I met all sorts of people that day, and shared wonderful conversations, thrills and fun! The heart of Disney was strong and lively. so can the brain catch up? -I sure believe it can!
Disney represents inclusion. Disney represents innovation. -and Disney represents creativity. Is there a creative, innovative solution for this issue which would foster inclusion? -Yes, but it doesn’t need to be creative or innovative; it’s amazingly simple and obvious.
Every Disney cast member I met that day was truly and simply delighted to do what they did. It wasn’t a chore for them to go with me as we moved through the park. I never asked to be waited on; I only asked for the assistance I really needed so I could get to and from attractions and restaurants and such. If I was confused, I asked for help. If I was clear on an area, I moved about it on my own. If there were no cast members to be found, I asked a fellow park guest for assistance as I might in a normal day to day situation if I needed directions somewhere. It all worked out flawlessly in the end.
So how difficult would it be to have one cast member paid for such a thing?… How many blind people on their own, visit Walt Disney World a year? I don’t have an answer for this, but it’s my thought that this number would be extremely low. -One or perhaps two?… Would there be more blind people going solo if the option were available to them? -Even if one blind person a day for an entire year, visited the park, so that they’d need assistance navigating, one Disney cast member could fulfill this need splendidly. In the grand scheme of things, this seems a small accommodation. Surely employing a mere one person, or even two people for such assistance, out of a workforce of thousands is not only doable but quite simple and easy, I’d posit.
Make no mistake; despite the fact that I was able to have a truly terrific experience without such a service in place, was absolutely not what any sighted person would call easy by any means. I’m not playing the ‘blind’ card here; not tugging at anyone’s sympathies, but it must be said that this was not an experience for the faint of heart; -and there are plenty of people for whom this experience might not be something they feel they can handle.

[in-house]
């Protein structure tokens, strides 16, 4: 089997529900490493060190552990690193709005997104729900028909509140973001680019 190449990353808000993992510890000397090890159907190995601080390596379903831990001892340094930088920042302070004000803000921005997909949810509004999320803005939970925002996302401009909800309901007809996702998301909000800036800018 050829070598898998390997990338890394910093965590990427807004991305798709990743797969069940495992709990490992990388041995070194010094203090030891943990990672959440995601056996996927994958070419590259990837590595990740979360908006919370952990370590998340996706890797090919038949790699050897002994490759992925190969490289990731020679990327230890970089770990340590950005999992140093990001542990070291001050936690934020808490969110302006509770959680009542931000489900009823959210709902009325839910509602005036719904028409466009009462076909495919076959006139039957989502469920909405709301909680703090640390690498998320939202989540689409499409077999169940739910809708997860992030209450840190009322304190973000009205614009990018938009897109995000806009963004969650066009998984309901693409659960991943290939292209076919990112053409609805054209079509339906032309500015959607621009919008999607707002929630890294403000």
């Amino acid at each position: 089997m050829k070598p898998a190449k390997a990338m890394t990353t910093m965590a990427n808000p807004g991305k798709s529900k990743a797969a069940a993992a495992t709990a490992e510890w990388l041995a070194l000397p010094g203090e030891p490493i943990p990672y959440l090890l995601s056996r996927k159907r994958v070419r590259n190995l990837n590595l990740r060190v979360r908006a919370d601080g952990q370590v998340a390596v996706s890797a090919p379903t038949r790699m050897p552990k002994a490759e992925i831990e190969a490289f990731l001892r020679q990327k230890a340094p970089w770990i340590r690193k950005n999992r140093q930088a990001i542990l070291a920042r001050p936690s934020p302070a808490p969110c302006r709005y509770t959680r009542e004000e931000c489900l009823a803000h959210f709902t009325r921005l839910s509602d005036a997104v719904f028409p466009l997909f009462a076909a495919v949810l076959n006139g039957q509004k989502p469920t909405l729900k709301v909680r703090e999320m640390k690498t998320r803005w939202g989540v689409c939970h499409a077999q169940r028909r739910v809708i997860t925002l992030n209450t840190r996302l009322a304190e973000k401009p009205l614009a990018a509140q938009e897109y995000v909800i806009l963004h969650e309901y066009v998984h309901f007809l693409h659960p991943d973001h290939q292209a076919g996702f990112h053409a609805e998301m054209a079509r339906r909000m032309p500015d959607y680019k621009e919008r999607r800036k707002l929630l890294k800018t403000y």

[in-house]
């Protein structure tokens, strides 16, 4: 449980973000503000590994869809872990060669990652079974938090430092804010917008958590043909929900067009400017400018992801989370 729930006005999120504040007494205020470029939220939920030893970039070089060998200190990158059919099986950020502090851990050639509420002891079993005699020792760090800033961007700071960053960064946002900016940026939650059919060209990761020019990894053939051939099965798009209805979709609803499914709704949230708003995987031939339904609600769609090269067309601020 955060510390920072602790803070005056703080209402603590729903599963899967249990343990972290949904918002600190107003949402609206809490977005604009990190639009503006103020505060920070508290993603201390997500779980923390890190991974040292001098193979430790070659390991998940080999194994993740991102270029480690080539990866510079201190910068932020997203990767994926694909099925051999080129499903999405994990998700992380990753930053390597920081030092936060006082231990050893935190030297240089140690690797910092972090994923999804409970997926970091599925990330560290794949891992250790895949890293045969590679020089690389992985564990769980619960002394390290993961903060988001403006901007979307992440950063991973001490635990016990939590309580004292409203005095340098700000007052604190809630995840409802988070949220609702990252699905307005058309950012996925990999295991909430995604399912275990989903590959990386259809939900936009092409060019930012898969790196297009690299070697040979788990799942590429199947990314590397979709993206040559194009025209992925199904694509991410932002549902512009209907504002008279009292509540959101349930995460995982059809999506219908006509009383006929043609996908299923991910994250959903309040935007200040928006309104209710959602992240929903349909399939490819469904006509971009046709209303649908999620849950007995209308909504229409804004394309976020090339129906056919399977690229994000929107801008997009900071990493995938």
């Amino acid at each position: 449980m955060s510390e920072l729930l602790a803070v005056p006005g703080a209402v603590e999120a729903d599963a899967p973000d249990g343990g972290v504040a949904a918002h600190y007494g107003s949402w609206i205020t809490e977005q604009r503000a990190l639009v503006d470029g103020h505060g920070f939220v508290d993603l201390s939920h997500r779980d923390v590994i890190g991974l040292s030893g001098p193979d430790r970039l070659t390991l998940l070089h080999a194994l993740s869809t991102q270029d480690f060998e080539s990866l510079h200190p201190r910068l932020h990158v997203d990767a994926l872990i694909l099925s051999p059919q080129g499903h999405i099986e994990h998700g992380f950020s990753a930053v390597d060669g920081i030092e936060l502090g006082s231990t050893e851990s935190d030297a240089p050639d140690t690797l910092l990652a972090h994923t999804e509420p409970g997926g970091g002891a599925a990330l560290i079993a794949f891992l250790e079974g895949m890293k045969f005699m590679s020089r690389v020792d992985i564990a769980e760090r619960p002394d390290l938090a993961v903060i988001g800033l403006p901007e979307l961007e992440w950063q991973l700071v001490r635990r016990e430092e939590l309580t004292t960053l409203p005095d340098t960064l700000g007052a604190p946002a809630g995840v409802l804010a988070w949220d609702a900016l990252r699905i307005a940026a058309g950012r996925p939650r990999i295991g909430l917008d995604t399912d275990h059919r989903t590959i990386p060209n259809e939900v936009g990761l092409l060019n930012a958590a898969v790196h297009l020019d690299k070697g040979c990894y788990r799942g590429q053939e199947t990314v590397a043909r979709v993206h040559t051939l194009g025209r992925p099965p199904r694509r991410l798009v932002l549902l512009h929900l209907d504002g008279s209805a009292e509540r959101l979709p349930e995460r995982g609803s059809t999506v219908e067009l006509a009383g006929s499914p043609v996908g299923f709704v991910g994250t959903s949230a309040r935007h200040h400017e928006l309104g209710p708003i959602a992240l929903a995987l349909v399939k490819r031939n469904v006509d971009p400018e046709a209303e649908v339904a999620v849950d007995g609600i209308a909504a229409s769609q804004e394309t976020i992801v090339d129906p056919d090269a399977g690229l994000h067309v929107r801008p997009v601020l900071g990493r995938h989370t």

My mobility skills are thankfully exceptional and I’m a very outgoing person. I approach things in an upbeat and positive manner. -Even with my positive focus, this was very upsetting for me in the beginning, and quite nerve-racking as I really did have no clue as to how I would accomplish this, or if it would even really work at all.
Even as the day went on and I found myself making my way around the park, I always needed to maintain awareness as much as possible, and be able to enjoy myself at a high degree of uncertainty as it were. I always made the move, myself, to travel somewhere, and never took help or guidance for granted. In a large, crowded, confusing place, this is not always super relaxing, as you might guess.
Every person I’ve spoken to about this (be they sighted or blind) also shares reservations of such an experience on one’s own. Should a trip to an amusement park feel like this for someone? -One whom is sighted would never go to a park if they felt this way about approaching it. this just shouldn’t be the nature of the experience. -Especially not at a Disney park. Tension or nervousness should be the last thing on one’s mind as they disembark from the monorail and enter the most magical place on Earth, yes?…
I, with the amazing help of many other people that day,, made my experience what it was. We all made it one to remember. -And I thank them dearly for it. With the simple help of people I didn’t even know, I had a truly magical day! -One which I’ll treasure, and would do again in a heartbeat.
Now it’s time to think of other visually impaired potential Disney visitors. For me, this turned out to be wonderful, I could handle it. There are those whom may not be able to though. They shouldn’t need to be fearful about doing something as simple as going to an amusement park and enjoying themselves.
Sure, many times people will go with friends or family, and that’s terrific. the option should be there though, for people whom might just want to go to such a place by themselves on the spur of the moment. It shouldn’t need to be scary, it should be fun! Scary should be left to thrill rides or the Haunted Mansion, yes? that’s where it belongs, wouldn’t you say?…